Caricatures: Clash of Civilizations, Clash of Ignorance
If one were to look for an example of the popular “clash of civilizations” paradigm, one would do no better than the controversy over the caricatures of Muhammad that appeared in the Danish conservative newspaper Jyllands-Posten last September. It’s easy to see how right-wing parties in the West can capitalize on the affair, with the argument that Muslims, as a group, simply cannot understand the West’s notions of free speech. Similarly, it’s not hard to imagine how right-wing parties in the East can make the most of this story, telling Muslim youth that the West hates them and has no respect for their beliefs. The demagogues on either side will quickly find an attentive ear.
However, the “clash of civilization” concept doesn’t fully explain this situation, for several reasons. First, the illustrations of the Prophet Muhammad, although arguably blasphemous, are not unique. The Danish cartoonists are in the company of many other artists who have crossed the no-icon line, among them Muslims themselves. There are drawings of the Prophet in medieval Persian miniatures, for instance, showing him on the Night Journey known as the Mi’raj.
Second, there have been other depictions in modern times that did not lead to this kind of controversy. A few years ago, an episode of South Park showed the Prophet Muhammad, along with Jesus, Krishna, Buddha, Joseph Smith, Lao Tsu, and Moses as members of a superhero team, the “Super Best Friends,” who are called upon to defeat the Blaintologists, a new cult started by the magician David Blaine. As far as I know, there were no reactions to the South Park episode. It could be that the imams don’t watch Comedy Central. Or maybe, just maybe, they didn’t mind that the Prophet was depicted, so long as he got to be a superhero, equal to all the other prophet-heroes.
Third, the reactions on each side have been far from uniform. In the Arab press, for instance, editorials in Al-Safir and Al-Ittihad chided the protestors for focusing on the cartoons rather than on the more immediate harm done to the Prophet in the name of Islam by terrorists like Bin Laden. Annahar Al-Maghribiya and Shihane, which are published out of Morocco and Jordan, reprinted the cartoons, in one case in order to denounce them, and in the other in order to debunk the idea that there had been any offense. In the West, editorials in the Guardian and the Boston Globe called for greater respect toward other people’s beliefs. With the exception of the Philadelphia Inquirer, most American newspapers have so far abstained from reprinting the cartoons.
Let’s face it: The virulent reaction to the cartoons isn’t just because of blasphemy; it’s because the drawings are utterly offensive to Muslims, suggesting that the Prophet is a terrorist, and because they were specifically commissioned by a conservative newspaper with the intent to provoke. (Those who still doubt that intent would do well to read this article.) Ironically, the few protestors who have resorted to violence have confirmed the very stereotype they were trying to dispel.
What’s interesting is that everyone, from all sides of the spectrum, wants to defend rights–the right to free speech, the right to protest, or the right to boycott. So, let’s talk about rights. Yes, the artists had a right to draw the cartoons, and Jyllands-Posten had a right to print them. And yes, the cartoons are offensive and hateful, and Muslims have a right to speak up against them.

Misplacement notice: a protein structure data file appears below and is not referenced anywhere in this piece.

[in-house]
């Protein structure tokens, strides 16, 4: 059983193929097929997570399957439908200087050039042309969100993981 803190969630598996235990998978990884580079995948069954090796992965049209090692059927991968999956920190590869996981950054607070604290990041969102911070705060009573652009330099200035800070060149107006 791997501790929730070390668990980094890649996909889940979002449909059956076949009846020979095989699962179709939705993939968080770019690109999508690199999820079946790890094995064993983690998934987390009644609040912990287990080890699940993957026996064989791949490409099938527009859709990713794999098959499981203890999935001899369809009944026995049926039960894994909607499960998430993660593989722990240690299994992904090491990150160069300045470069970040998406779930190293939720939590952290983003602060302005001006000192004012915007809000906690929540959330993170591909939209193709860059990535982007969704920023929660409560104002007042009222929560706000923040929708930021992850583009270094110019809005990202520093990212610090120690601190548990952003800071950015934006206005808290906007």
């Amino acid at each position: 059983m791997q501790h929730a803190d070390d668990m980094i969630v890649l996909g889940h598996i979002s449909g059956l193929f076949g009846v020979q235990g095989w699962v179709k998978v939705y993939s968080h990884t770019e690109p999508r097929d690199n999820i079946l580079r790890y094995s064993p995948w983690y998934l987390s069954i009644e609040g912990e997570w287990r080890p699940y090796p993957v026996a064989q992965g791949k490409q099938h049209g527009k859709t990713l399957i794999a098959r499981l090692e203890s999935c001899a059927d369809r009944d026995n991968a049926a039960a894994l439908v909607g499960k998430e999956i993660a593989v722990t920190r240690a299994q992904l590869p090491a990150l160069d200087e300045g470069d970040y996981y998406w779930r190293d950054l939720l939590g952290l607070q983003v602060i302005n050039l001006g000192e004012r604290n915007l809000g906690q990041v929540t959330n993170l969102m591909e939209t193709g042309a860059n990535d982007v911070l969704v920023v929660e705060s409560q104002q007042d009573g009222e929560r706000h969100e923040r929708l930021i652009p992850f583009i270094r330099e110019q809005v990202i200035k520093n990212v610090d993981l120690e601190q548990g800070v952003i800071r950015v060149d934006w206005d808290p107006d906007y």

But what about responsibilities? Several newspapers in Europe, among them Die Welt, La Stampa, El Mundo, and France-Soir, chose to defend Jyllands-Posten by reprinting the cartoons. Yet there is a difference between defending free speech, and promoting hate speech. Reprinting the cartoons does the latter, without doing much for the former. Imagine for a moment if the cartoons had depicted a greedy rabbi counting his bags of gold coins. Would the European press be so keen on reprinting such an abhorrent characterization? Reprinting the cartoons sends a message to Muslims that the editors approve of the hate. It also smacks of condescension; perhaps the newspapers wanted to teach Muslims a lesson about free speech. Instead, they have ignited anger, and played right into the hands of those who are seeking recruits for their fanatical ideologies.
Meanwhile, several factions in the Muslim world have been quick to call for a boycott of Danish products, as if Danish manufacturers were in cahoots with cartoonists. But, of all people, Muslims should know better than to condemn an entire group of people for the sins of the few. The threats against citizens of Denmark and Norway and the burning of their embassies are completely despicable. And the appeals to the Danish government display a lack of understanding of the function of the press in democratic societies. The cartoonists’ work is their own, and any grievances should be addressed to them, not misdirected at the Danish government, Danish products, or the Danish people.
The case of the Muhammad cartoons will long be remembered as a test of freedom of expression, in both East and West. When the few Syrian readers who never get a chance to protest their government are allowed to express their feelings about a perceived offense, the results are bound to be extreme. And when the few people in Europe who feel threatened by their immigrant communities find an issue to rally around, they’re likely to turn freedom of expression into an excuse to inflame rather than inform. That may well lead to a clash of civilizations, in which the rest of us will be collateral damage.